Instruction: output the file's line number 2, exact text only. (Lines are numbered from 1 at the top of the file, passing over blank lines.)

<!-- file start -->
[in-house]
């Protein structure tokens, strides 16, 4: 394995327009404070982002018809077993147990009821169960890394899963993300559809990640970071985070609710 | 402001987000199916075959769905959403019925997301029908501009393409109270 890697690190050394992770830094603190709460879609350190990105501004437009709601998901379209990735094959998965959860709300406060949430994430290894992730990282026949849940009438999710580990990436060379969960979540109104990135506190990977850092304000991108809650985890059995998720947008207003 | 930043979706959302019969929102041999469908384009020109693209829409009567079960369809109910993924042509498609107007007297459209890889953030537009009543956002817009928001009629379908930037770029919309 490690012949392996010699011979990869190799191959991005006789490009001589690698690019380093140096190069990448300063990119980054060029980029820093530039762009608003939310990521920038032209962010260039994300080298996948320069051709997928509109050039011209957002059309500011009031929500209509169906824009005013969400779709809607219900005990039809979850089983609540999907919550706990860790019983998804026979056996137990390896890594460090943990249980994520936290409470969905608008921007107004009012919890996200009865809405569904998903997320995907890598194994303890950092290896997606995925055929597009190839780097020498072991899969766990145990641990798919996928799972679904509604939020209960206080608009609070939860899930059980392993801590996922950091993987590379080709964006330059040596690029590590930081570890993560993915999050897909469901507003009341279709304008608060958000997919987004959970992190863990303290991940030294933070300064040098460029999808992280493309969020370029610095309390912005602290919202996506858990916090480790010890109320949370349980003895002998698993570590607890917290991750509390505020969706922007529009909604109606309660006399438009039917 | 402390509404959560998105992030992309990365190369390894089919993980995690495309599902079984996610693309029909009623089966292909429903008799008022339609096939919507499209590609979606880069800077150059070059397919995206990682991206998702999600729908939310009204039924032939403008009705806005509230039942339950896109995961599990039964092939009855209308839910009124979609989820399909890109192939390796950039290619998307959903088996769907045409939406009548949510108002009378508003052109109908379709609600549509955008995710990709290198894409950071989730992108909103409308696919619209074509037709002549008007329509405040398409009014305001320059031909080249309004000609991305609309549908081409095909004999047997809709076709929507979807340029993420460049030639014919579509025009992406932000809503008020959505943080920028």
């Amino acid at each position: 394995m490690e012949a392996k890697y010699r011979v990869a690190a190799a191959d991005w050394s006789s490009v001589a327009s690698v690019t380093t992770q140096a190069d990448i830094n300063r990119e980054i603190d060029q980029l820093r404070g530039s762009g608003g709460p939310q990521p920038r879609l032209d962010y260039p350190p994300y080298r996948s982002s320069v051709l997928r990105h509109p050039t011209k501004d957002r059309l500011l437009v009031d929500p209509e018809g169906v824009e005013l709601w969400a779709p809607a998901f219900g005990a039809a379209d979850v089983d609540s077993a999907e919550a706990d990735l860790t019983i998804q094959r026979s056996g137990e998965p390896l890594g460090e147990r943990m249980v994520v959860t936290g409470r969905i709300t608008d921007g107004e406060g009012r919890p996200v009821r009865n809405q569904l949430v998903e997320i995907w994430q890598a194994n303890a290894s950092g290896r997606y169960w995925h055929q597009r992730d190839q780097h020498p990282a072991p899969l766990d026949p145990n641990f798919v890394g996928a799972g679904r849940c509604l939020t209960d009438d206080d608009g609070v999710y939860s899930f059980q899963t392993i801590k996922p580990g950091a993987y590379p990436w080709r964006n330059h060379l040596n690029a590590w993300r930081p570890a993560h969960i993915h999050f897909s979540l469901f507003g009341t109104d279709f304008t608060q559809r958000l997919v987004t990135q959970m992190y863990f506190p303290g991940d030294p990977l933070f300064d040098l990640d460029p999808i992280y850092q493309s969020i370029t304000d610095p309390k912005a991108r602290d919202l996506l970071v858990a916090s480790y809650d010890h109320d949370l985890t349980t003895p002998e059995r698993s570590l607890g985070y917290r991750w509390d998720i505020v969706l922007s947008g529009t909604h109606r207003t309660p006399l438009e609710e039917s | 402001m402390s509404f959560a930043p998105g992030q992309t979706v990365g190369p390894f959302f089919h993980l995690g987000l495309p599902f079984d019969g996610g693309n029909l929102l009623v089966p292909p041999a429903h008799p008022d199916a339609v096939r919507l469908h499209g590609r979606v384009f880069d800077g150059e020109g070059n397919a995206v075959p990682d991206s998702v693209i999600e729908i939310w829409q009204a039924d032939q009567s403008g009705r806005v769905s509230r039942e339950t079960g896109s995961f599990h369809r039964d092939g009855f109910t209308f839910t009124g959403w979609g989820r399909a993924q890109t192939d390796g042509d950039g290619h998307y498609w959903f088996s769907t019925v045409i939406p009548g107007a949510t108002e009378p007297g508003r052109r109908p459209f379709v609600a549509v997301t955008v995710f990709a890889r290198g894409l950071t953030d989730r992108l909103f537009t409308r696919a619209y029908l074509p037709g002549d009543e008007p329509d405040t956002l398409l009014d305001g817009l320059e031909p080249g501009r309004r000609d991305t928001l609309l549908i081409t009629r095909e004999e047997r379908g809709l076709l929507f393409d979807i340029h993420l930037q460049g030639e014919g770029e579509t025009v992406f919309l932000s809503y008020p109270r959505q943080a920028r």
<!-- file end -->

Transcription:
């Protein structure tokens, strides 16, 4: 394995327009404070982002018809077993147990009821169960890394899963993300559809990640970071985070609710 | 402001987000199916075959769905959403019925997301029908501009393409109270 890697690190050394992770830094603190709460879609350190990105501004437009709601998901379209990735094959998965959860709300406060949430994430290894992730990282026949849940009438999710580990990436060379969960979540109104990135506190990977850092304000991108809650985890059995998720947008207003 | 930043979706959302019969929102041999469908384009020109693209829409009567079960369809109910993924042509498609107007007297459209890889953030537009009543956002817009928001009629379908930037770029919309 490690012949392996010699011979990869190799191959991005006789490009001589690698690019380093140096190069990448300063990119980054060029980029820093530039762009608003939310990521920038032209962010260039994300080298996948320069051709997928509109050039011209957002059309500011009031929500209509169906824009005013969400779709809607219900005990039809979850089983609540999907919550706990860790019983998804026979056996137990390896890594460090943990249980994520936290409470969905608008921007107004009012919890996200009865809405569904998903997320995907890598194994303890950092290896997606995925055929597009190839780097020498072991899969766990145990641990798919996928799972679904509604939020209960206080608009609070939860899930059980392993801590996922950091993987590379080709964006330059040596690029590590930081570890993560993915999050897909469901507003009341279709304008608060958000997919987004959970992190863990303290991940030294933070300064040098460029999808992280493309969020370029610095309390912005602290919202996506858990916090480790010890109320949370349980003895002998698993570590607890917290991750509390505020969706922007529009909604109606309660006399438009039917 | 402390509404959560998105992030992309990365190369390894089919993980995690495309599902079984996610693309029909009623089966292909429903008799008022339609096939919507499209590609979606880069800077150059070059397919995206990682991206998702999600729908939310009204039924032939403008009705806005509230039942339950896109995961599990039964092939009855209308839910009124979609989820399909890109192939390796950039290619998307959903088996769907045409939406009548949510108002009378508003052109109908379709609600549509955008995710990709290198894409950071989730992108909103409308696919619209074509037709002549008007329509405040398409009014305001320059031909080249309004000609991305609309549908081409095909004999047997809709076709929507979807340029993420460049030639014919579509025009992406932000809503008020959505943080920028």